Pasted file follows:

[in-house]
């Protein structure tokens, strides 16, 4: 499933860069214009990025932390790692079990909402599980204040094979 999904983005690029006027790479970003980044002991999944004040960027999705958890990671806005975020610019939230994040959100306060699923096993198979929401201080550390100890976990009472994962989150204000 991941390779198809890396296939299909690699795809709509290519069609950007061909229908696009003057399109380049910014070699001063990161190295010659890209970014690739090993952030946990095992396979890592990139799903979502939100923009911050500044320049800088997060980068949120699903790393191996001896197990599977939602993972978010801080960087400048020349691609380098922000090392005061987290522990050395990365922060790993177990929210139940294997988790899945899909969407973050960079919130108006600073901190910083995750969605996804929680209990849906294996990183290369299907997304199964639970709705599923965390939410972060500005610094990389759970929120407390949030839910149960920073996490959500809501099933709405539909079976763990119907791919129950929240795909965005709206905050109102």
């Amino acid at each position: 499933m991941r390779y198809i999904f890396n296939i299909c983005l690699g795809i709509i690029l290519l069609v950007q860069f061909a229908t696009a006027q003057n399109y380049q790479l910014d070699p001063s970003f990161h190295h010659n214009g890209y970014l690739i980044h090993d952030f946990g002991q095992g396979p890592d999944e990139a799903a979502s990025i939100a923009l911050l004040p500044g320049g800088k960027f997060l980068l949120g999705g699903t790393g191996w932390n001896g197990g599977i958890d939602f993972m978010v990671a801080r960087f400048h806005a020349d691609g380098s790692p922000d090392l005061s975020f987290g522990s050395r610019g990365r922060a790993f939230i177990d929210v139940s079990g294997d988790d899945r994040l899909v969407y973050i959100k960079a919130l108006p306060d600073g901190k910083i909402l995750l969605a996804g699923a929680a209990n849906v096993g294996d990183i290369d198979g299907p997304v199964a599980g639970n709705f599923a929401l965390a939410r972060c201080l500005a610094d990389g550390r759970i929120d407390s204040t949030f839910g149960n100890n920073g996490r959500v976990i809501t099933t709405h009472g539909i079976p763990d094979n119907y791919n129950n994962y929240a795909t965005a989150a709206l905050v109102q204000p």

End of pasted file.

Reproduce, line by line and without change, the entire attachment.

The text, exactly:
[in-house]
């Protein structure tokens, strides 16, 4: 499933860069214009990025932390790692079990909402599980204040094979 999904983005690029006027790479970003980044002991999944004040960027999705958890990671806005975020610019939230994040959100306060699923096993198979929401201080550390100890976990009472994962989150204000 991941390779198809890396296939299909690699795809709509290519069609950007061909229908696009003057399109380049910014070699001063990161190295010659890209970014690739090993952030946990095992396979890592990139799903979502939100923009911050500044320049800088997060980068949120699903790393191996001896197990599977939602993972978010801080960087400048020349691609380098922000090392005061987290522990050395990365922060790993177990929210139940294997988790899945899909969407973050960079919130108006600073901190910083995750969605996804929680209990849906294996990183290369299907997304199964639970709705599923965390939410972060500005610094990389759970929120407390949030839910149960920073996490959500809501099933709405539909079976763990119907791919129950929240795909965005709206905050109102």
């Amino acid at each position: 499933m991941r390779y198809i999904f890396n296939i299909c983005l690699g795809i709509i690029l290519l069609v950007q860069f061909a229908t696009a006027q003057n399109y380049q790479l910014d070699p001063s970003f990161h190295h010659n214009g890209y970014l690739i980044h090993d952030f946990g002991q095992g396979p890592d999944e990139a799903a979502s990025i939100a923009l911050l004040p500044g320049g800088k960027f997060l980068l949120g999705g699903t790393g191996w932390n001896g197990g599977i958890d939602f993972m978010v990671a801080r960087f400048h806005a020349d691609g380098s790692p922000d090392l005061s975020f987290g522990s050395r610019g990365r922060a790993f939230i177990d929210v139940s079990g294997d988790d899945r994040l899909v969407y973050i959100k960079a919130l108006p306060d600073g901190k910083i909402l995750l969605a996804g699923a929680a209990n849906v096993g294996d990183i290369d198979g299907p997304v199964a599980g639970n709705f599923a929401l965390a939410r972060c201080l500005a610094d990389g550390r759970i929120d407390s204040t949030f839910g149960n100890n920073g996490r959500v976990i809501t099933t709405h009472g539909i079976p763990d094979n119907y791919n129950n994962y929240a795909t965005a989150a709206l905050v109102q204000p």